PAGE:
Schafer usually varies the level of control of the brush greatly within a single picture. Background mountains, especially foothills and intermediate ranges, may be shapes developed with only a few wide brushstrokes, middle and foreground components are substantially more controlled, and features that draw the attention of the eye, such as a campfire, tepee, or person's face, are often more controlled than their surroundings.
Schafer's work is held in these public collections: Alameda (California) Free Library, Art Museum of Greater Victoria (British Columbia), Bancroft Library (Honeyman collection), British Columbia Archives, California Historical Society, Craigdarroch Castle (British Columbia), Crocker Art Museum, Hoover Institution, Monterey Peninsula Museum of Art, Monterey State Historic Park, Museum of Church History and Art (Salt Lake City), The Oakland Museum of California, Seattle Art Museum, Shasta (California) State Historic Park, Society of California Pioneers, Sonoma County (California) Museum (Hart collection), and the Yosemite National Park Museum.
October 27, 1998
Frederick Ferdinand Schafer Painting Catalog
A brief biographical sketch of the artist
1996, 1998 by Jerome H. Saltzer. All rights reserved.
Note from Jerome Saltzer:
Schafer's death certificate indicates that he arrived (in California) sometime in 1876, and the October 3, 1876 edition of the San Francisco Evening Bulletin carried an advertisement of an auction sale on October 5 by R. D. W. Davis & Company in which Schafer is one of the featured artists.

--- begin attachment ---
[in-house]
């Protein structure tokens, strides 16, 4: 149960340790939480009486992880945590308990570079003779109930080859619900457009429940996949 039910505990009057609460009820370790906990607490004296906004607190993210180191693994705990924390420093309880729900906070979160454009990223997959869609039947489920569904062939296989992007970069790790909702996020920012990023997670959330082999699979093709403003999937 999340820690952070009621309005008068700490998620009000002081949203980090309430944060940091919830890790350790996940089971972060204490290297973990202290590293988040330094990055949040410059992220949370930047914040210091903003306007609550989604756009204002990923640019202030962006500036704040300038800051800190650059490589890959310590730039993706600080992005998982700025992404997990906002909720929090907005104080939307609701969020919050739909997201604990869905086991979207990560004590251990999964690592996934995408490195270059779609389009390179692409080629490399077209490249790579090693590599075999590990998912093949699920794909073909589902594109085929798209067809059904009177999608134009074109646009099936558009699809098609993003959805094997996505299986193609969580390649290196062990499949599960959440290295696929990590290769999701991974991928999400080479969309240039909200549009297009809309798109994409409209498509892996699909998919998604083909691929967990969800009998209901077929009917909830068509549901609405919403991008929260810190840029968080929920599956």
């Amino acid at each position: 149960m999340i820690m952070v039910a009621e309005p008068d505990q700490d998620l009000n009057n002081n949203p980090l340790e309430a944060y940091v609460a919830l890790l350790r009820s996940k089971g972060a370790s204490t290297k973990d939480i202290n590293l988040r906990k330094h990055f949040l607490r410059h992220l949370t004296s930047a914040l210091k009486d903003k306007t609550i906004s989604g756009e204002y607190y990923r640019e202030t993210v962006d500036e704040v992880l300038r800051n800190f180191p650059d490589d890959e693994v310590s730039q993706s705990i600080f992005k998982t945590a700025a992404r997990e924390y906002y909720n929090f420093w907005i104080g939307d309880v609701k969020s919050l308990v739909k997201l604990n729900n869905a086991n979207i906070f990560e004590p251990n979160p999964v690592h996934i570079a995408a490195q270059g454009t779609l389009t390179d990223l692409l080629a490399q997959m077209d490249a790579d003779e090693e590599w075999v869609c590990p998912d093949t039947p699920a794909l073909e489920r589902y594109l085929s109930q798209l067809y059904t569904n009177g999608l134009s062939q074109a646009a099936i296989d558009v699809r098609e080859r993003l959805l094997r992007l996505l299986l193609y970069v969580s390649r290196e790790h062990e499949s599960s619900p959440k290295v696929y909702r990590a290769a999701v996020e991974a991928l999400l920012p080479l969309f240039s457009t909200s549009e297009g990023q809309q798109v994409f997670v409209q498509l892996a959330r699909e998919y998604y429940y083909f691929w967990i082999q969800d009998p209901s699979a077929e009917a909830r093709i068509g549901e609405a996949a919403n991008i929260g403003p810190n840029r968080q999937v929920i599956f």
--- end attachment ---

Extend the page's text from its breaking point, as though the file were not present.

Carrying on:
|This biography from the Archives of AskART:|
|Born in Braunschweig, Germany on Aug. 16, 1839. Schafer may have studied art in Düsseldorf since his paintings resemble those of other Düsseldorf-trained artists; however, he is believed to have been self-taught. He came to the U.S. in 1876 and arrived in San Francisco in 1880. After establishing a studio, he began exhibiting regularly with the local art association and the Mechanics' Institute Fairs. A peripatetic painter, he made regular sketching trips throughout the Northwest including Montana, Wyoming, Colorado, Idaho, Oregon, Washington, British Columbia, and Alaska. During his last years he painted theatrical scenery in San Francisco and Oakland theaters. Schafer had a home in Oakland from 1880 until his death on July 18, 1927. His landscapes, which often include Indians, were mostly done before 1890 and number about 500. Due to alcoholism, his works are often uneven in quality. Exh: Mechanics' Inst. (SF), 1879-84; Calif. State Fair, 1880, 1894. In: Oakland Museum; Seattle Museum; Monterey Peninsula Museum; Shasta State Historical Monument; Bancroft Library (UC Berkeley); CHS; Crocker Museum; Hoover Inst. (Palo Alto); Museum of Church History & Art (Salt Lake City); Society of Calif. Pioneers; Sonoma Co. Museum (Santa Rosa); Yosemite Museum; Alameda Public Library; Craigdarroch Castle (Victoria, B.C.)|